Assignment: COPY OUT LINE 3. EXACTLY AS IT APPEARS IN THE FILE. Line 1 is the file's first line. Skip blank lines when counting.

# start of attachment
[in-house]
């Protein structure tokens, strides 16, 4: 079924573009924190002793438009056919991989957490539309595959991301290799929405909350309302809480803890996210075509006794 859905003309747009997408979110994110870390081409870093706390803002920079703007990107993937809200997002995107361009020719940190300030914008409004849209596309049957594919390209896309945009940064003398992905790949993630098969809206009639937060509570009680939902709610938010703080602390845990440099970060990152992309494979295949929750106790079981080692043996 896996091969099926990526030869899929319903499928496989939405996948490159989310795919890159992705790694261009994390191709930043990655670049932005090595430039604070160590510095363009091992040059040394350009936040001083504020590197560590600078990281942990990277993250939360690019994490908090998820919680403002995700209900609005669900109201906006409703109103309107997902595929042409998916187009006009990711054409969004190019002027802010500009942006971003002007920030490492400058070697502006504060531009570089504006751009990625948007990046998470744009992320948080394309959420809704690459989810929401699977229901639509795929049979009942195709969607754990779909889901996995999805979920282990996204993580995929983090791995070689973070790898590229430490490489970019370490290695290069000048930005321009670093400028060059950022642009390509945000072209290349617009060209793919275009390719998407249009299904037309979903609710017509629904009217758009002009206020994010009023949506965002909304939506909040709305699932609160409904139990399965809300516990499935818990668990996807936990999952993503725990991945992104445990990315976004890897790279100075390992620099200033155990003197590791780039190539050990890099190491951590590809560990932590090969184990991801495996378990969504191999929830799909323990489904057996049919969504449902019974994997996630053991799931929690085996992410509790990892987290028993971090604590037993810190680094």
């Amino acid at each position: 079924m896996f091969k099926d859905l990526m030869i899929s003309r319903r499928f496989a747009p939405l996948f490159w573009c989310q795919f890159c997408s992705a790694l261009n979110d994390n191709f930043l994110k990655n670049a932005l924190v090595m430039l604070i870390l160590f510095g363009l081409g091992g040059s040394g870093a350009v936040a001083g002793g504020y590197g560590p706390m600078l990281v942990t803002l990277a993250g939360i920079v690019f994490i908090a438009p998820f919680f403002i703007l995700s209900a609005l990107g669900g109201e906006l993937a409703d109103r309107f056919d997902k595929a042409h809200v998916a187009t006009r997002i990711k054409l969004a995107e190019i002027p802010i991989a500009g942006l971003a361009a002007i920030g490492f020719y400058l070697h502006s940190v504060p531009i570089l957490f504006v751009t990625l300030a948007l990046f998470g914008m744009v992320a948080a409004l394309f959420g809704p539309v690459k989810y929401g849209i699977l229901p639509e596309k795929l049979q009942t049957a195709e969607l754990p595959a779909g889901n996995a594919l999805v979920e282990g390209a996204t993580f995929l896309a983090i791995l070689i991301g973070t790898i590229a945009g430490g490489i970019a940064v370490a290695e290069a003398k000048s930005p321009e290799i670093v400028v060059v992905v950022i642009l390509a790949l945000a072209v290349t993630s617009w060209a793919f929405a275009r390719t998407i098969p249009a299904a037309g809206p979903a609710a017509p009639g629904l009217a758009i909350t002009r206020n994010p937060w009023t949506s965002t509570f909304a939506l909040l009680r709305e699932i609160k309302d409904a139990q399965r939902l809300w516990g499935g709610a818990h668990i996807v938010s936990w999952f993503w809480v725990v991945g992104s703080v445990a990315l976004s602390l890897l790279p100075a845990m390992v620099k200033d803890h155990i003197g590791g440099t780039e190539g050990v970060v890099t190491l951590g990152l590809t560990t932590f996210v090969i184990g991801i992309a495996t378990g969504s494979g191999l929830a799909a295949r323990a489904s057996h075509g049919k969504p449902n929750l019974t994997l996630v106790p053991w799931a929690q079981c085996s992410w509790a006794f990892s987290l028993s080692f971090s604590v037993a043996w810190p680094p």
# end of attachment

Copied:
């Amino acid at each position: 079924m896996f091969k099926d859905l990526m030869i899929s003309r319903r499928f496989a747009p939405l996948f490159w573009c989310q795919f890159c997408s992705a790694l261009n979110d994390n191709f930043l994110k990655n670049a932005l924190v090595m430039l604070i870390l160590f510095g363009l081409g091992g040059s040394g870093a350009v936040a001083g002793g504020y590197g560590p706390m600078l990281v942990t803002l990277a993250g939360i920079v690019f994490i908090a438009p998820f919680f403002i703007l995700s209900a609005l990107g669900g109201e906006l993937a409703d109103r309107f056919d997902k595929a042409h809200v998916a187009t006009r997002i990711k054409l969004a995107e190019i002027p802010i991989a500009g942006l971003a361009a002007i920030g490492f020719y400058l070697h502006s940190v504060p531009i570089l957490f504006v751009t990625l300030a948007l990046f998470g914008m744009v992320a948080a409004l394309f959420g809704p539309v690459k989810y929401g849209i699977l229901p639509e596309k795929l049979q009942t049957a195709e969607l754990p595959a779909g889901n996995a594919l999805v979920e282990g390209a996204t993580f995929l896309a983090i791995l070689i991301g973070t790898i590229a945009g430490g490489i970019a940064v370490a290695e290069a003398k000048s930005p321009e290799i670093v400028v060059v992905v950022i642009l390509a790949l945000a072209v290349t993630s617009w060209a793919f929405a275009r390719t998407i098969p249009a299904a037309g809206p979903a609710a017509p009639g629904l009217a758009i909350t002009r206020n994010p937060w009023t949506s965002t509570f909304a939506l909040l009680r709305e699932i609160k309302d409904a139990q399965r939902l809300w516990g499935g709610a818990h668990i996807v938010s936990w999952f993503w809480v725990v991945g992104s703080v445990a990315l976004s602390l890897l790279p100075a845990m390992v620099k200033d803890h155990i003197g590791g440099t780039e190539g050990v970060v890099t190491l951590g990152l590809t560990t932590f996210v090969i184990g991801i992309a495996t378990g969504s494979g191999l929830a799909a295949r323990a489904s057996h075509g049919k969504p449902n929750l019974t994997l996630v106790p053991w799931a929690q079981c085996s992410w509790a006794f990892s987290l028993s080692f971090s604590v037993a043996w810190p680094p």